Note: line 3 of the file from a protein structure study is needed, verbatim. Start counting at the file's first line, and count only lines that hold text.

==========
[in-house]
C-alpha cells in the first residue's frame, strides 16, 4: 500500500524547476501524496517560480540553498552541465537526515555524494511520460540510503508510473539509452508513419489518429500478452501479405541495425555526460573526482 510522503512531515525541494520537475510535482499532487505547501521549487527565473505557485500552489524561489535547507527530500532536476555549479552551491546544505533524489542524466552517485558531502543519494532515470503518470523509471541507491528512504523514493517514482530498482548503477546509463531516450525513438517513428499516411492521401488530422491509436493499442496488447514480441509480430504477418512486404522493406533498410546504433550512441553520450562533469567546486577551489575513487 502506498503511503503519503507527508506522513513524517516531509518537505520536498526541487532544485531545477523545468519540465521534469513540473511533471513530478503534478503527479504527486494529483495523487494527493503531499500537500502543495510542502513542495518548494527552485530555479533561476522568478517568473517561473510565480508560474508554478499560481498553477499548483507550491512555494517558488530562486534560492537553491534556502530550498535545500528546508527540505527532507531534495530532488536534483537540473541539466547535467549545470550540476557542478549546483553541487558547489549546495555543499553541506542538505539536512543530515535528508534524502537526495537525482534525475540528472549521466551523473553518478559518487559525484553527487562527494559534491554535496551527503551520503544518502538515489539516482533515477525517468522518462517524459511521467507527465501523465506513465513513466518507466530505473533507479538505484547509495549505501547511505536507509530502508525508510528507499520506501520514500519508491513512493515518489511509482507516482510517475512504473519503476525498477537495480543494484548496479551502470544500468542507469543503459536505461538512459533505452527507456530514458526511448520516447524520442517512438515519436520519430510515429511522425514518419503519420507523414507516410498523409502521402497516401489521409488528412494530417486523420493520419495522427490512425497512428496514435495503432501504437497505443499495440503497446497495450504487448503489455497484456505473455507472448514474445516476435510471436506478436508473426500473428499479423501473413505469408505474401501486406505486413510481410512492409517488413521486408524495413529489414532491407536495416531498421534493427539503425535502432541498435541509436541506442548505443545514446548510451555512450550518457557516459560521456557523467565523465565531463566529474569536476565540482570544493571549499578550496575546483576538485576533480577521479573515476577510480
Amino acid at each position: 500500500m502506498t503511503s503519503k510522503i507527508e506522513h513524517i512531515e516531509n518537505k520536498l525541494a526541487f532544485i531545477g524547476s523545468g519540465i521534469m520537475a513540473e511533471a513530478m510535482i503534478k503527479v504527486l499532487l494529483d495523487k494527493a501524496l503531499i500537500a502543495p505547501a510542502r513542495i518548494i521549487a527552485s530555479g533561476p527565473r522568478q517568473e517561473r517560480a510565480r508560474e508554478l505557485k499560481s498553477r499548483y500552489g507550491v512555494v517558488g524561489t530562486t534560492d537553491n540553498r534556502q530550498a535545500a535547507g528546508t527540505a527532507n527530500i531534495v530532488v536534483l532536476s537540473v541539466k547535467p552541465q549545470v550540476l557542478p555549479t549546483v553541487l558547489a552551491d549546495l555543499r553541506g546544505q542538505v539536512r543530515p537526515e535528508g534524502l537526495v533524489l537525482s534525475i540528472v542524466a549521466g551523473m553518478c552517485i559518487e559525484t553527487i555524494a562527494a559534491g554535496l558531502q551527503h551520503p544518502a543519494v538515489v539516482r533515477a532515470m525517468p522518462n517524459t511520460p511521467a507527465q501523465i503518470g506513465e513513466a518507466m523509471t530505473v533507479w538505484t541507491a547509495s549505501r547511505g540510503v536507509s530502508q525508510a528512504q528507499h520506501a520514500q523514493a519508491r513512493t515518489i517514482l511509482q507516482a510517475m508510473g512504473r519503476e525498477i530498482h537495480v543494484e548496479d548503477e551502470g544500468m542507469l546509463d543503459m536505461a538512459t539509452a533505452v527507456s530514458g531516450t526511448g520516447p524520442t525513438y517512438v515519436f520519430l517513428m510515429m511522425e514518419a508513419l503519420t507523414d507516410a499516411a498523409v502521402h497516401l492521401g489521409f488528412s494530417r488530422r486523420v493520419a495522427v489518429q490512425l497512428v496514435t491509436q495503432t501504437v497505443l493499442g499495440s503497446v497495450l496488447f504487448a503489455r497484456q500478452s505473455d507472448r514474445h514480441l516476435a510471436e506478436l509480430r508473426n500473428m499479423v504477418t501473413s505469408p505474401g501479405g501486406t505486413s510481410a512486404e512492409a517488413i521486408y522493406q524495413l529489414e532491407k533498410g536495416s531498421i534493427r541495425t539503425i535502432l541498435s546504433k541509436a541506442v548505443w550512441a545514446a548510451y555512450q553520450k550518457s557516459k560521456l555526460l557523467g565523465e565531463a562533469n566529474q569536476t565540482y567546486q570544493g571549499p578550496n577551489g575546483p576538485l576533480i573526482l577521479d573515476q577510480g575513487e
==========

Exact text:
Amino acid at each position: 500500500m502506498t503511503s503519503k510522503i507527508e506522513h513524517i512531515e516531509n518537505k520536498l525541494a526541487f532544485i531545477g524547476s523545468g519540465i521534469m520537475a513540473e511533471a513530478m510535482i503534478k503527479v504527486l499532487l494529483d495523487k494527493a501524496l503531499i500537500a502543495p505547501a510542502r513542495i518548494i521549487a527552485s530555479g533561476p527565473r522568478q517568473e517561473r517560480a510565480r508560474e508554478l505557485k499560481s498553477r499548483y500552489g507550491v512555494v517558488g524561489t530562486t534560492d537553491n540553498r534556502q530550498a535545500a535547507g528546508t527540505a527532507n527530500i531534495v530532488v536534483l532536476s537540473v541539466k547535467p552541465q549545470v550540476l557542478p555549479t549546483v553541487l558547489a552551491d549546495l555543499r553541506g546544505q542538505v539536512r543530515p537526515e535528508g534524502l537526495v533524489l537525482s534525475i540528472v542524466a549521466g551523473m553518478c552517485i559518487e559525484t553527487i555524494a562527494a559534491g554535496l558531502q551527503h551520503p544518502a543519494v538515489v539516482r533515477a532515470m525517468p522518462n517524459t511520460p511521467a507527465q501523465i503518470g506513465e513513466a518507466m523509471t530505473v533507479w538505484t541507491a547509495s549505501r547511505g540510503v536507509s530502508q525508510a528512504q528507499h520506501a520514500q523514493a519508491r513512493t515518489i517514482l511509482q507516482a510517475m508510473g512504473r519503476e525498477i530498482h537495480v543494484e548496479d548503477e551502470g544500468m542507469l546509463d543503459m536505461a538512459t539509452a533505452v527507456s530514458g531516450t526511448g520516447p524520442t525513438y517512438v515519436f520519430l517513428m510515429m511522425e514518419a508513419l503519420t507523414d507516410a499516411a498523409v502521402h497516401l492521401g489521409f488528412s494530417r488530422r486523420v493520419a495522427v489518429q490512425l497512428v496514435t491509436q495503432t501504437v497505443l493499442g499495440s503497446v497495450l496488447f504487448a503489455r497484456q500478452s505473455d507472448r514474445h514480441l516476435a510471436e506478436l509480430r508473426n500473428m499479423v504477418t501473413s505469408p505474401g501479405g501486406t505486413s510481410a512486404e512492409a517488413i521486408y522493406q524495413l529489414e532491407k533498410g536495416s531498421i534493427r541495425t539503425i535502432l541498435s546504433k541509436a541506442v548505443w550512441a545514446a548510451y555512450q553520450k550518457s557516459k560521456l555526460l557523467g565523465e565531463a562533469n566529474q569536476t565540482y567546486q570544493g571549499p578550496n577551489g575546483p576538485l576533480i573526482l577521479d573515476q577510480g575513487e